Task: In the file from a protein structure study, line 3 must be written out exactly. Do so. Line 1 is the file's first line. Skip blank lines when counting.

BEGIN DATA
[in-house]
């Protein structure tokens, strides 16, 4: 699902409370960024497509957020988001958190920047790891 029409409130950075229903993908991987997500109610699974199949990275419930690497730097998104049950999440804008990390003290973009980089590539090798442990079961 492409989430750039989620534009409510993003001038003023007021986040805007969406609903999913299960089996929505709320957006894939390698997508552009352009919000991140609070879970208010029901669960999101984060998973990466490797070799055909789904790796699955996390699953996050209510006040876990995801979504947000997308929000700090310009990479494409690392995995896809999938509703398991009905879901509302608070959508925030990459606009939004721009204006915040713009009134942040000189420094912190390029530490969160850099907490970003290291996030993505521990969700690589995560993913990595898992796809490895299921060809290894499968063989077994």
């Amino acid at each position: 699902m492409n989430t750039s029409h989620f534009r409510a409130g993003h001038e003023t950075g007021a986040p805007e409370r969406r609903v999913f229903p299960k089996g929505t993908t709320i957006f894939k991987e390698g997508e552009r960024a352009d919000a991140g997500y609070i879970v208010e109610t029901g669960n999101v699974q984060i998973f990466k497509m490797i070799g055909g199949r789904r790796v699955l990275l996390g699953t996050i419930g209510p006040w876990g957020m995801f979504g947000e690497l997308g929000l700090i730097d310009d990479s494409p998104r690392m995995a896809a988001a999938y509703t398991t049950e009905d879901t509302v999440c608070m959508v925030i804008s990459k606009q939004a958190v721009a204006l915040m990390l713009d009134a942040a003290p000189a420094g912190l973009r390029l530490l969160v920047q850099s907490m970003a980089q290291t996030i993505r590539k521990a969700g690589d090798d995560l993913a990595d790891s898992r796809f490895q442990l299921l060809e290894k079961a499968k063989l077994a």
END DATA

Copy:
């Amino acid at each position: 699902m492409n989430t750039s029409h989620f534009r409510a409130g993003h001038e003023t950075g007021a986040p805007e409370r969406r609903v999913f229903p299960k089996g929505t993908t709320i957006f894939k991987e390698g997508e552009r960024a352009d919000a991140g997500y609070i879970v208010e109610t029901g669960n999101v699974q984060i998973f990466k497509m490797i070799g055909g199949r789904r790796v699955l990275l996390g699953t996050i419930g209510p006040w876990g957020m995801f979504g947000e690497l997308g929000l700090i730097d310009d990479s494409p998104r690392m995995a896809a988001a999938y509703t398991t049950e009905d879901t509302v999440c608070m959508v925030i804008s990459k606009q939004a958190v721009a204006l915040m990390l713009d009134a942040a003290p000189a420094g912190l973009r390029l530490l969160v920047q850099s907490m970003a980089q290291t996030i993505r590539k521990a969700g690589d090798d995560l993913a990595d790891s898992r796809f490895q442990l299921l060809e290894k079961a499968k063989l077994a």